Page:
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The Imperishable (Poem)

Within man’s inmost self the best persists,
It cannot die, for part it is
Of one vast grand Eternity.
There is no other thought within the bounds of time
Which yields a harvest of such sweet content,
And makes one sing "Let come what may
I count it well that I have lived."
If time be but a passing sound—
A point, a phase of real being—
A mode of that which has no end, eternal,
Endless, infinite, far, far, above all thought!
Then, surely, Life is everything, and Love,
The link that binds to God, is part
Of that which ne’er was born—
Hence, cannot cease to be.
All else must fade and vanish into space,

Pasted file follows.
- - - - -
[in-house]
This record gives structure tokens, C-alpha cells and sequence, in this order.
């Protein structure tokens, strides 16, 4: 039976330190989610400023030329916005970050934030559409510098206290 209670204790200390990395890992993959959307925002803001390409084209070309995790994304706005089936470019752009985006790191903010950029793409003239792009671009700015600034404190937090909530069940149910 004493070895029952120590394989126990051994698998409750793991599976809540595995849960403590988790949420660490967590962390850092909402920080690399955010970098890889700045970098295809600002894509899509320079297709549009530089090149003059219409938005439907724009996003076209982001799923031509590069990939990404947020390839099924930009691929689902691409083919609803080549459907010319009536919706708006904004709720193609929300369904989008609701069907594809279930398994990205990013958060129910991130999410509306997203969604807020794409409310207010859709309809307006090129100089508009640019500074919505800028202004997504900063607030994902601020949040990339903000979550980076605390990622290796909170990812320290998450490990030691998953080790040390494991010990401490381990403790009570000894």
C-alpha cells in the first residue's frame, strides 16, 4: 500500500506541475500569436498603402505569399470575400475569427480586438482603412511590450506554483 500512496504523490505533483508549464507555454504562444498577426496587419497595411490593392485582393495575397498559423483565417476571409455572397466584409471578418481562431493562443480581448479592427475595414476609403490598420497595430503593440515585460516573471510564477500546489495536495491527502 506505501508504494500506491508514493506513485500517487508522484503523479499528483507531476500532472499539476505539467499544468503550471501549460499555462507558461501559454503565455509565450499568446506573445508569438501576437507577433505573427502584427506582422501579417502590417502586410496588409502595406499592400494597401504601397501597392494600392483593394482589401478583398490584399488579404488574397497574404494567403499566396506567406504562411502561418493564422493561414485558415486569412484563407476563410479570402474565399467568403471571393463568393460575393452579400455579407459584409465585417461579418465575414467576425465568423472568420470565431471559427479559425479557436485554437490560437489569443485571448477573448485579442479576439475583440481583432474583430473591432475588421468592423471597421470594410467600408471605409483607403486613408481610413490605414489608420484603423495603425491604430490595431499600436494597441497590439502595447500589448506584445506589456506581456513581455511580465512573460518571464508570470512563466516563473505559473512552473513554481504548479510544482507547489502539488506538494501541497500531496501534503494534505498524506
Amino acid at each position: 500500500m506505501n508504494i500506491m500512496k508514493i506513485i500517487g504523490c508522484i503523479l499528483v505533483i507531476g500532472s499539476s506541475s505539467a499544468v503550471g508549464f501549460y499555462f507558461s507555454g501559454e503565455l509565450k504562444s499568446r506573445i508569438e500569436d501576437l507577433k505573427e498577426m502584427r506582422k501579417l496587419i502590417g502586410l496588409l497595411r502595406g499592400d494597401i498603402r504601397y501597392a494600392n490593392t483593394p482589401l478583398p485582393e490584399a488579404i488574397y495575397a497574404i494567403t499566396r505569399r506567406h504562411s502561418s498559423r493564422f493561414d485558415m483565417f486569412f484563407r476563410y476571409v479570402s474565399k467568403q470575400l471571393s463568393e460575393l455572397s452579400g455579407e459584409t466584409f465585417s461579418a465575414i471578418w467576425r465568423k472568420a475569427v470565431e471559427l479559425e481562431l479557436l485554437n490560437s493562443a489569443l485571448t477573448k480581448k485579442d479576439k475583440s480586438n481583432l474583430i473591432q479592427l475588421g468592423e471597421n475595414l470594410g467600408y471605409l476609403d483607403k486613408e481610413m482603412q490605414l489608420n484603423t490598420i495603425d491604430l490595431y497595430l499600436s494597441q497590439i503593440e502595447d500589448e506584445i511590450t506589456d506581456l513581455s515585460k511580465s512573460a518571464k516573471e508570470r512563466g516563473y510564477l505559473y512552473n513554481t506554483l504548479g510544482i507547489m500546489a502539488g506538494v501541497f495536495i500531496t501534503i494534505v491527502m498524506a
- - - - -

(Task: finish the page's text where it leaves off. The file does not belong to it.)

Our earth, the stars, and all that seems to be,
Shall fade before th' eternal sun.
The seed sown in the dark dull soil
In silence germinates, and, bursting
In the springtide of its term reveals
The upward tendency of things towards their source.
And so, in ample time, our soul—life in its growth
Shall cause the wilderness to blossom as the rose,
And all the seeming discords of our little life
Shall sink into mere nothingness—
Viewed from the summit of uplifted thought.
From this fair height the pilgrim may behold
The Goal, The Crown, The Holy Grail.
’Tis true Man’s best persists beyond the range of sense,
Unfettered, peaceful, unsubdued.

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Arthur E. Massey

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